Imagine being in a work appraisal and, discussing your potential for promotion, a colleague says this about you. "She says she can't understand why she's not been given a job, and neither can I. This woman is intelligent, she's successful in her own right, she's strong-willed, she's determined and dogged". So far, so good. "She's sexy, she has everything." Hang on. That can't be right, can it? And yet, that is exactly what Tom Watson, Labour MP said about his fellow MP and Murdoch interrogator on the Culture, Media and Sport Committee, Louise Mensch this week. He was not in a work appraisal as such; in fact, he was speaking in the rather more public forum of the London radio station LBC, but still – since when was it appropriate for male politicians to call their female counterparts "sexy"?
Watson might defend himself by pointing out that Mensch has occasionally displayed a somewhat muddle-headed attitude towards the importance of image in politics. A spread in GQ this month features the Conservative MP for Corby posing in a leather skirt and "Thatcher-style" pussy-bow blouse, while in a broadsheet interview a few months ago all talk of policy was washed away in a froth of facelift chat. Ill-judged they might be, but these odd media appearances should hardly be taken as a come-on for out-and-out sexist remarks.
The word reared its ugly head again this week, this time in relation to Margaret Thatcher. Speaking about the wardrobe of Britain's first female Prime Minister – for what else, really, is there to talk about? – the designer for The Iron Lady, Jane Law, opined: "Once she got the hang of it [fashion], there was no stopping her. Then people decided she was sexy, and she became rather attractive."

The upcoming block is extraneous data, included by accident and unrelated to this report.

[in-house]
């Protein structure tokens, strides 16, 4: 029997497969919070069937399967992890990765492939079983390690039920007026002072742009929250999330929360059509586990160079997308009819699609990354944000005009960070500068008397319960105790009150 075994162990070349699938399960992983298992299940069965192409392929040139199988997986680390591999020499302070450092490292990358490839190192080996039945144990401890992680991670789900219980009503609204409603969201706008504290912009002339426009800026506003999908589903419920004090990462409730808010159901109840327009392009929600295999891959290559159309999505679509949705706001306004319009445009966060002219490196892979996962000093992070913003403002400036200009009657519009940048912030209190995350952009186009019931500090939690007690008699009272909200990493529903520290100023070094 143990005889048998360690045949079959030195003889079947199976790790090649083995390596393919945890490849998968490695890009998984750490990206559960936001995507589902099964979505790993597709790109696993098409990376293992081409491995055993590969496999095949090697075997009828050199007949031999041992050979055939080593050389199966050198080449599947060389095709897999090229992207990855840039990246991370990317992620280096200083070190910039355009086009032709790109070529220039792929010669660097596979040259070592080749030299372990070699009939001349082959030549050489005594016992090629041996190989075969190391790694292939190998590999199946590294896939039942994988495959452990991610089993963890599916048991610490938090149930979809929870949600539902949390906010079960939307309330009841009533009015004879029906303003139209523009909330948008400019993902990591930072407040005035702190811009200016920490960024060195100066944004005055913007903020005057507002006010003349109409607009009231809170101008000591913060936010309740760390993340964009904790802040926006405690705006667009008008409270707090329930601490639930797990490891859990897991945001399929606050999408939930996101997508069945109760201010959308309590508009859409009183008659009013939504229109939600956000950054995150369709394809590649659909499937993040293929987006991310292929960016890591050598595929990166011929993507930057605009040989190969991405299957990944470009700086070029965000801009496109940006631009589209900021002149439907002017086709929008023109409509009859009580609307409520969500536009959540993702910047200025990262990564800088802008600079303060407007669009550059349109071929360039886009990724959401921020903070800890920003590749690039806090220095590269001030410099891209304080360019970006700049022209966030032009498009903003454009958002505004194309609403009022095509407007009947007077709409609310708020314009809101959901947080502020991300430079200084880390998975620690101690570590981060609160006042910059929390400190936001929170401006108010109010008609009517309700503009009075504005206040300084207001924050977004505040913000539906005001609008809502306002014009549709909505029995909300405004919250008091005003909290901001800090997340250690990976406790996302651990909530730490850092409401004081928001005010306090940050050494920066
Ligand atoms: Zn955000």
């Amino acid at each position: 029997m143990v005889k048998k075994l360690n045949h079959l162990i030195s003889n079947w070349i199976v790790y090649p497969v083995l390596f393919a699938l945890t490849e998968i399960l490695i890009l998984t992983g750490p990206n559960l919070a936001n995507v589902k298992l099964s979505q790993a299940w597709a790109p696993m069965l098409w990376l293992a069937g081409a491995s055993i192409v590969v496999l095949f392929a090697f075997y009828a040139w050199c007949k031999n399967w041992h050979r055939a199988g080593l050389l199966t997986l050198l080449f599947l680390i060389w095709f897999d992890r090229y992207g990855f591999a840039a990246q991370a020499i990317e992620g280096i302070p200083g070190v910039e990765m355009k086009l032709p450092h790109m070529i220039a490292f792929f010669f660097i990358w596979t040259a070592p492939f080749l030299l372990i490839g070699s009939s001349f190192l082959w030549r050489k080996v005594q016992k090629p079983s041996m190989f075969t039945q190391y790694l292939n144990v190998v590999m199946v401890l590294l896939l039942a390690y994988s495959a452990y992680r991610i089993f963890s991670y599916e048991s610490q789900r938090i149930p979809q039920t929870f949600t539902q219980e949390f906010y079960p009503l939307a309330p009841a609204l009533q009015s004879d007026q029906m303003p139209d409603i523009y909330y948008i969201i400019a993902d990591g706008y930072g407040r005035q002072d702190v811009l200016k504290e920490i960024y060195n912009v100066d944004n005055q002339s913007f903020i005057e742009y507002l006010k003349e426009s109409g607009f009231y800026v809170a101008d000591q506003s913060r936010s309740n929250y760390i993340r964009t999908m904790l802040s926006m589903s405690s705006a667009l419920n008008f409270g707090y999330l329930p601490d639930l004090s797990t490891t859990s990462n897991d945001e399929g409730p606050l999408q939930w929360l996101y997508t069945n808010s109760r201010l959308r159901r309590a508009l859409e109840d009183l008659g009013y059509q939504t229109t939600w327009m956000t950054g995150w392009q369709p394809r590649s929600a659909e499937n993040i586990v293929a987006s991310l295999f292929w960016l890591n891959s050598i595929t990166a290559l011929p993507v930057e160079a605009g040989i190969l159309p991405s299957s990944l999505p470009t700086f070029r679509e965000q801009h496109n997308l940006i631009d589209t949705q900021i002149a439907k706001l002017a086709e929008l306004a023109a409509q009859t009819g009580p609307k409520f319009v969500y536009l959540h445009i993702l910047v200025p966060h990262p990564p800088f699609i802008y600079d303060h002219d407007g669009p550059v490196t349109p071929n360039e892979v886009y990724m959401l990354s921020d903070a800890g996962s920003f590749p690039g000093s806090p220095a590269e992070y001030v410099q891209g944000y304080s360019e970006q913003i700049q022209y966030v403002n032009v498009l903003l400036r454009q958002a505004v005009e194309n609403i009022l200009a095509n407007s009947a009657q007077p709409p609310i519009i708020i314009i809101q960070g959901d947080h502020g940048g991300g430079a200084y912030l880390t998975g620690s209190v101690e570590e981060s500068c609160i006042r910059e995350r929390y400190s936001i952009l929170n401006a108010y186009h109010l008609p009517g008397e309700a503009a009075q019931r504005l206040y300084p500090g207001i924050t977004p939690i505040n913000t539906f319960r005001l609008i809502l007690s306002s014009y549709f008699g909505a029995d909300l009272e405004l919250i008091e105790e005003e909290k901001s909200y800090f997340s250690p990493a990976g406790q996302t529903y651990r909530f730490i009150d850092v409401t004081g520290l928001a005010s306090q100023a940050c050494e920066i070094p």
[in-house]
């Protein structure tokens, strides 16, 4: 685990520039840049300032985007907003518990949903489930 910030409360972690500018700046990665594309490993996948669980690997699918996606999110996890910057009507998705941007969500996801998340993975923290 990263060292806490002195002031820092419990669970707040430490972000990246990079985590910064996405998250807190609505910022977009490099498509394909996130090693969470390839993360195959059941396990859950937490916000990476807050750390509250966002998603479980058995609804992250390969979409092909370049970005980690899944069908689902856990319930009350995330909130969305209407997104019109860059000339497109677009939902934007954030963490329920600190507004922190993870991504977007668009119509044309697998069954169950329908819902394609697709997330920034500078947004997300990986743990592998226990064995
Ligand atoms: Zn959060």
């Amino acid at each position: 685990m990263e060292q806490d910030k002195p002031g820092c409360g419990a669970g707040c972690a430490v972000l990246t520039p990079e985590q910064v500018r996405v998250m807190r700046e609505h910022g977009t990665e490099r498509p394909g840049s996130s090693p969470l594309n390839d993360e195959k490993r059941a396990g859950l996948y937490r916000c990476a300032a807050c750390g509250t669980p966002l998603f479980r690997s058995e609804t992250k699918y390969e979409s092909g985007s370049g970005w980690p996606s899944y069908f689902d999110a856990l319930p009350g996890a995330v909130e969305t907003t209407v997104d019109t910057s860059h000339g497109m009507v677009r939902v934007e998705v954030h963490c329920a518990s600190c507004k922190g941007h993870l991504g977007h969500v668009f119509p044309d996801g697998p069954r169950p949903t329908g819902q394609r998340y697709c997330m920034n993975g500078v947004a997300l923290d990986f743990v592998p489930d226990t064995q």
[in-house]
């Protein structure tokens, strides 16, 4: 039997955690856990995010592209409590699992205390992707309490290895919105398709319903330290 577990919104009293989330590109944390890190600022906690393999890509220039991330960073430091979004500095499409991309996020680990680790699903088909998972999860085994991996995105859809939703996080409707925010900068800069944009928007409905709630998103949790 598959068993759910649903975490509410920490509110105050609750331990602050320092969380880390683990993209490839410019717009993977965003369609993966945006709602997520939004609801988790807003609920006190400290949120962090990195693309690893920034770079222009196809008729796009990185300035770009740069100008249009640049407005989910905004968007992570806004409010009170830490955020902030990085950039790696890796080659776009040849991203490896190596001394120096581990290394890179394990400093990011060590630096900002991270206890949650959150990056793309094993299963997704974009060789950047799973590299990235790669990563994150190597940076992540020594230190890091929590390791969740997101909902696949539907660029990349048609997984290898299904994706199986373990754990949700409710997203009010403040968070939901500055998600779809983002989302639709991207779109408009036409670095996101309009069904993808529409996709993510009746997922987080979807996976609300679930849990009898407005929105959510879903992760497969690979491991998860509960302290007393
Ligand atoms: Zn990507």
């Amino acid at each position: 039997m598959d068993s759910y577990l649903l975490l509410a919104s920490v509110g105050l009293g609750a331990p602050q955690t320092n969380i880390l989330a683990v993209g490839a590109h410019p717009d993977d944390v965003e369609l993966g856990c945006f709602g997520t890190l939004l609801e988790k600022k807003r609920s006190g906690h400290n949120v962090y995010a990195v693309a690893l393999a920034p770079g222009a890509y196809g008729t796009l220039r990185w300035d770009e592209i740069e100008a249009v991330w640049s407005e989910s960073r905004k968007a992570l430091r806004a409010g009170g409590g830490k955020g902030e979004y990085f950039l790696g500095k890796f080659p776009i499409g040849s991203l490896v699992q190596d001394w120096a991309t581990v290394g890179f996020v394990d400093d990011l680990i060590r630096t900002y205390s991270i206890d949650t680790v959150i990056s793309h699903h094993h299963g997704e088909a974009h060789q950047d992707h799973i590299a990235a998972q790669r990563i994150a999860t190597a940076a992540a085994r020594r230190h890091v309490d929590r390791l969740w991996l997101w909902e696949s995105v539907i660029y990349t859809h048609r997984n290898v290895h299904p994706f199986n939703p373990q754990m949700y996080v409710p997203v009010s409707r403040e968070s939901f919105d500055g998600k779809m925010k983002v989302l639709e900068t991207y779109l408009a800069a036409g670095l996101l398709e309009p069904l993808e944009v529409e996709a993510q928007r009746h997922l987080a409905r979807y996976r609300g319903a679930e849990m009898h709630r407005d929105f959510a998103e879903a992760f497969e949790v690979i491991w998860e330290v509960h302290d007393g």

Now, take another piece of image assessment, also published this week – an open letter to Ed Miliband, by his one-time adviser and Labour peer, Maurice Glasman, in the New Statesman. "He is going to have to be both insurgent and establishment, conservative and radical, democratic and competent, patriotic and internationalist". Not sexy? And what about pussy-bow blouses? Should Ed wear more of them, perhaps?
Of course, there are no such trivialities in the article. And that is because it would be absurd to talk about politicians, the men and women who run the country, in terms of their sexiness, wouldn't it? In most workplaces, in fact, that kind of talk would get you sacked on the spot. How long before the chauvinistic corridors of power catch up?
* Sherlock horror! For most of the audience, the first in the new series of Sherlock last weekend was beyond reproach – slick, cerebral and enormously enjoyable. Nevertheless, some 102 people out of the 9.5 million who watched the detective yarn have seen fit to complain about the fact that Irene Adler (played by Lara Pulver) was naked – but for a pair of diamond earrings and red lipstick – in her first scene with Sherlock Holmes.
Worse still, the scenes featuring the nude, whip-wielding dominatrix appeared on screen a full half-hour before the watershed. Never mind that Pulver went through all manner of contortions to cover any risqué bits – would a truly brazen femme fatale cross her arms and legs so delicately? – it was enough to give some the vapours.
Several family newspapers stirred the pot with censorious articles, which of course could be read by anyone, at any time of the day, and which all helpfully featured screengrabs of the nude scenes in question.
It proves, surely, that the idea of a 9pm watershed is rather retro, not to say redundant in the age of the internet and iPlayer. Besides, Holmes had his own nude scene a good five minutes before Adler sashayed onto the screen, when his bedsheet fell down at Buckingham Palace – but no-one seems to have got too hot under the collar about that.
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